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Haimovitz: TV wiz sends Spelling sprouting.

If vertical integration is the game, Spelling Entertainment has plans -- big ones. Jules Haimovitz, Spelling's president and COO, is planning to start a TV network in the U.S. Haimovitz would not comment any further, but he is "talking with several potential partners on two or three ideas." Haimovitz, a former president of Viacom Network Group, was co-founder of Showtime and worked on the launch of MTV.

With $31 million in cash and $51 million in long-term debt, Spelling is considered "cash rich." "We can do many things," said Haimovitz. "We generate a lot of cash and we have the capital." Currently, however, Haimovitz is mainly interested in acquiring "software libraries" from anywhere in the world. "The product is better if it works better overseas," added Haimovitz.

Indeed, international TV sales is where the future seems to be for Spelling. In the 1990 annual report, Spelling listed international TV sales of $85.5 million, or 55.5 per cent of total "television product revenue." For this year, international TV sales are expected to reach $92 million, while domestic TV sales are estimated at $74 million.

According to Bert Cohen, Worldvision's COO, Europe's TV sales will increase by 15 per cent in 1991, to about $48 million, while Canada will remain stable at $15.5 million, and other parts of the world still fixed at $16.6 million. In its annual report, Spelling also lists $11.7 million as revenues from third party distributors, who are marketing some of Spelling's pre-1989 products.

In early 1989, Aaron Spelling Productions "merged" with Worldvision which, at that time, was owned by Great American Broadcasting Co. (GABC). The resulting structure, called Spelling Entertainment, gave 48.5 per cent ownership to Carl H. Lindner's GABC, 31.6 per cent to Aaron Spelling, and about 20 per cent is publicly held. A total of 35 million shares have been issued. In the process, GABC held back home video rights for Hanna-Barbera products, which are now handled directly by H-B. Hanna-Barbera is a GABC subsidiary. The fact that H-B is expanding in Europe with offices in London and Paris doesn't concern Haimovitz. "We sell Hanna-Barbera's catalog for television," he countered. "We may have an unpaid TV advisor there," he said, regarding H-B hiring people with TV expertise.

Last November, Spelling added a new division, Spelling Films International, under Ian Jessel, who has the task of selling theatrical and home video rights. However, according to Haimovitz, Spelling Films will not be producing, but acquiring, movie rights from independent producers, since he "doesn't like the risk" of theatrical products. Unfortunately, "not too many independent movies are being made," said Haimovitz, who would not comment on the size of the acquisition budget for Spelling Films. Theoretically, Worldvision should be responsible for selling the TV rights of Spelling Films, but in actuality, Ian Jessel "can market TV rights on his own."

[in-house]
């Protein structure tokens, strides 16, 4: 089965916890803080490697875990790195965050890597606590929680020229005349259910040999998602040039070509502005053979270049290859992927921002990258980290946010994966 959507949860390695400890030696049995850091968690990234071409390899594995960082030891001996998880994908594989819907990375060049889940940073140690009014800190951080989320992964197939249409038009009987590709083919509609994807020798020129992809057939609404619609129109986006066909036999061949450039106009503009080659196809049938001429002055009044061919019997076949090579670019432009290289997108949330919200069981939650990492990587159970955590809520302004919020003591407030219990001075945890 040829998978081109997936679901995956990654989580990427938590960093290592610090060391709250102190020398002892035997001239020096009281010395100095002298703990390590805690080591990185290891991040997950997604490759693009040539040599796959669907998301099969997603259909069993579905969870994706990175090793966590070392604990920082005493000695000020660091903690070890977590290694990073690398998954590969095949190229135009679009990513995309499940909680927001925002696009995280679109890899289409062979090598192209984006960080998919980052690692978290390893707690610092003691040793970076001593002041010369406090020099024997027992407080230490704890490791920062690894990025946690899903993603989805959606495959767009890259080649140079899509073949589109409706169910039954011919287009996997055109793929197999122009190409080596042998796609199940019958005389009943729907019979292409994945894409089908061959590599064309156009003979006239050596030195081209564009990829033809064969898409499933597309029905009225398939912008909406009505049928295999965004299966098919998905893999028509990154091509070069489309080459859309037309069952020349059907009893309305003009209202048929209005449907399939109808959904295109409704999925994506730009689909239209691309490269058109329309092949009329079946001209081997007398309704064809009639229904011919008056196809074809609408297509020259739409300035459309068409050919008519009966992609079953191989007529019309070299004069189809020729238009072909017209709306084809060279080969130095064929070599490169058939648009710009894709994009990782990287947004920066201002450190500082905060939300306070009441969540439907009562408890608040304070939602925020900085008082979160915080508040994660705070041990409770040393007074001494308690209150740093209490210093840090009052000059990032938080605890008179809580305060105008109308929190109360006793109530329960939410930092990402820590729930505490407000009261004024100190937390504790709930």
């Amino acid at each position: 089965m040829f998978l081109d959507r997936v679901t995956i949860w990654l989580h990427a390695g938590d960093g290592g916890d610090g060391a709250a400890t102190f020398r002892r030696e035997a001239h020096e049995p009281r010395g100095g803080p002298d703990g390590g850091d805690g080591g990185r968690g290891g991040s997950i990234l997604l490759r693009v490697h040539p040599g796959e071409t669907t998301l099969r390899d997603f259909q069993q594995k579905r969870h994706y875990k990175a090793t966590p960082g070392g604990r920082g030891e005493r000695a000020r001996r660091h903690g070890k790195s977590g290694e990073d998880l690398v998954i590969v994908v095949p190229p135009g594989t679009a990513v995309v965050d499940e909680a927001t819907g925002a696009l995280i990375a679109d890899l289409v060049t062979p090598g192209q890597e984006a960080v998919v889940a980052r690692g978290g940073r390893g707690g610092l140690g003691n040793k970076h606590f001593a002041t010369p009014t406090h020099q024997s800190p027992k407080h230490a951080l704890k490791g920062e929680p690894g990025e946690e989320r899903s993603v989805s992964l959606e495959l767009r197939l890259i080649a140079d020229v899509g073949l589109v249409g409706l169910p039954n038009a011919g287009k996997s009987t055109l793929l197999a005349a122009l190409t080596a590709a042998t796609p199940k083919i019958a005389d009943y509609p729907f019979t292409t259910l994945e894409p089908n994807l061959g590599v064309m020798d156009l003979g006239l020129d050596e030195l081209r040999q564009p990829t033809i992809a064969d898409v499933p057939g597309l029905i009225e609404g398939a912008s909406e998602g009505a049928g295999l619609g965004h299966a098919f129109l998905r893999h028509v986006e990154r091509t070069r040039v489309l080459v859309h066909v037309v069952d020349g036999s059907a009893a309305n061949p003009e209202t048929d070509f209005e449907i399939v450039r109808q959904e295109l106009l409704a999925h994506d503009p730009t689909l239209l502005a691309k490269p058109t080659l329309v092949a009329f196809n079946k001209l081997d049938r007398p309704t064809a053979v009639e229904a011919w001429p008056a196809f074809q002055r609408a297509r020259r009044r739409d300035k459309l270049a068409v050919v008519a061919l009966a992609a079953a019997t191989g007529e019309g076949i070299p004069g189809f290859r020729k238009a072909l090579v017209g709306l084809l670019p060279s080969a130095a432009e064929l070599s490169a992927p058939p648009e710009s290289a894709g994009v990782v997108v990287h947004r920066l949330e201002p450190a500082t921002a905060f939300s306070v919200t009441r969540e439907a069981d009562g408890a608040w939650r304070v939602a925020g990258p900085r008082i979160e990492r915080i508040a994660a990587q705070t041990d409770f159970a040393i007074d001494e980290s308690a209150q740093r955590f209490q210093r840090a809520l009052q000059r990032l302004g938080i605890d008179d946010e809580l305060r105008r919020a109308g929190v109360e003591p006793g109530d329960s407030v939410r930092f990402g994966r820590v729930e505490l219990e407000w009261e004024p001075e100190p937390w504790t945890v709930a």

Spelling's two production units (Aaron Spelling Productions, under Aaron Spelling and Laurel Entertainment, headed by Richard Rubinstein) are now producing some 18 hours for the U.S. TV networks and working on two pilots, while Worldvision has distribution rights to seven new pilots.

This, in addition to Beverly Hills 90210 series, which has been renewed, and other Hanna-Barbera productions for the new season, including Fish Police, an animated prime-time series for CBS.

According to John Ryan, Worldvision's CEO, they "don't have the international rights for Tarzan," a series Worldvision developed for U.S. barter syndication as a French/Canadian/Mexican coproduction.

Is Spelling for sale? "No," said Haimovitz, "It has been off the market since last August." Haimovitz said that his trip to Japan was not to find a buyer, but for "strategic reasons."

One thing is for sure, Haimovitz, considered a wizard with numbers, could now be taking Spelling to new heights.
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Title Annotation:Jules Haimovitz; Spelling Entertainment Inc.
Publication:Video Age International
Date:Apr 1, 1991
Words:632
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